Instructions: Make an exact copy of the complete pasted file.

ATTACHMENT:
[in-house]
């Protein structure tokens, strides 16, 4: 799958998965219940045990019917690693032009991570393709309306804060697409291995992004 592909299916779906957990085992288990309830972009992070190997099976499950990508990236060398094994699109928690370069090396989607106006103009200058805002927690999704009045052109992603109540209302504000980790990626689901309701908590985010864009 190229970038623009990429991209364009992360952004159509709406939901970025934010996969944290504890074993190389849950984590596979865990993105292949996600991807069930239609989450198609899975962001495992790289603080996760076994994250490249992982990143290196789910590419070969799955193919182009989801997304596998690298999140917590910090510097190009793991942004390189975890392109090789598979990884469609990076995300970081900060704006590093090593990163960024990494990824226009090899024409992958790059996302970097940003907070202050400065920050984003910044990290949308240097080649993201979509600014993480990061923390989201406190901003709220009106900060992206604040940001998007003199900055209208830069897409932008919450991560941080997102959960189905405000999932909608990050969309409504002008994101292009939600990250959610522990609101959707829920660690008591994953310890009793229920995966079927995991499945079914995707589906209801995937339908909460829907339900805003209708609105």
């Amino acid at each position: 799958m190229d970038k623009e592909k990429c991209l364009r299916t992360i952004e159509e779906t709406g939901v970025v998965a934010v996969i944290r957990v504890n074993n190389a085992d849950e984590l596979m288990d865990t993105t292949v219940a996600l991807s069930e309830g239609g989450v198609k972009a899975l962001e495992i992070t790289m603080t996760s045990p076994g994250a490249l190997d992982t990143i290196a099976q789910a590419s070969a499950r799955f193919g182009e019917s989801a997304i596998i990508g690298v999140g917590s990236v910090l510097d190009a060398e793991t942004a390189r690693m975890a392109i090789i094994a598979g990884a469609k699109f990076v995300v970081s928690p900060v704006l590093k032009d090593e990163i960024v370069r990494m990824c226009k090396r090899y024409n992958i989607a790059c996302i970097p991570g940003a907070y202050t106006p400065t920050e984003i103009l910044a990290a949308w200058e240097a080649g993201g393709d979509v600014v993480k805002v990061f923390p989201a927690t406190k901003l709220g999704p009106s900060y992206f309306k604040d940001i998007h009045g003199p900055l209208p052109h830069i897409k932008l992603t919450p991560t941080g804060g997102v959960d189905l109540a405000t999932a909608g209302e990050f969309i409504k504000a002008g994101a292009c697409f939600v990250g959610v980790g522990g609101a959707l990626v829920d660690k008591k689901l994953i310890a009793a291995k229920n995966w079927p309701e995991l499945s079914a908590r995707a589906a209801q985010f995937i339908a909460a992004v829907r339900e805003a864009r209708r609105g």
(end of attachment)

[in-house]
């Protein structure tokens, strides 16, 4: 799958998965219940045990019917690693032009991570393709309306804060697409291995992004 592909299916779906957990085992288990309830972009992070190997099976499950990508990236060398094994699109928690370069090396989607106006103009200058805002927690999704009045052109992603109540209302504000980790990626689901309701908590985010864009 190229970038623009990429991209364009992360952004159509709406939901970025934010996969944290504890074993190389849950984590596979865990993105292949996600991807069930239609989450198609899975962001495992790289603080996760076994994250490249992982990143290196789910590419070969799955193919182009989801997304596998690298999140917590910090510097190009793991942004390189975890392109090789598979990884469609990076995300970081900060704006590093090593990163960024990494990824226009090899024409992958790059996302970097940003907070202050400065920050984003910044990290949308240097080649993201979509600014993480990061923390989201406190901003709220009106900060992206604040940001998007003199900055209208830069897409932008919450991560941080997102959960189905405000999932909608990050969309409504002008994101292009939600990250959610522990609101959707829920660690008591994953310890009793229920995966079927995991499945079914995707589906209801995937339908909460829907339900805003209708609105």
């Amino acid at each position: 799958m190229d970038k623009e592909k990429c991209l364009r299916t992360i952004e159509e779906t709406g939901v970025v998965a934010v996969i944290r957990v504890n074993n190389a085992d849950e984590l596979m288990d865990t993105t292949v219940a996600l991807s069930e309830g239609g989450v198609k972009a899975l962001e495992i992070t790289m603080t996760s045990p076994g994250a490249l190997d992982t990143i290196a099976q789910a590419s070969a499950r799955f193919g182009e019917s989801a997304i596998i990508g690298v999140g917590s990236v910090l510097d190009a060398e793991t942004a390189r690693m975890a392109i090789i094994a598979g990884a469609k699109f990076v995300v970081s928690p900060v704006l590093k032009d090593e990163i960024v370069r990494m990824c226009k090396r090899y024409n992958i989607a790059c996302i970097p991570g940003a907070y202050t106006p400065t920050e984003i103009l910044a990290a949308w200058e240097a080649g993201g393709d979509v600014v993480k805002v990061f923390p989201a927690t406190k901003l709220g999704p009106s900060y992206f309306k604040d940001i998007h009045g003199p900055l209208p052109h830069i897409k932008l992603t919450p991560t941080g804060g997102v959960d189905l109540a405000t999932a909608g209302e990050f969309i409504k504000a002008g994101a292009c697409f939600v990250g959610v980790g522990g609101a959707l990626v829920d660690k008591k689901l994953i310890a009793a291995k229920n995966w079927p309701e995991l499945s079914a908590r995707a589906a209801q985010f995937i339908a909460a992004v829907r339900e805003a864009r209708r609105g």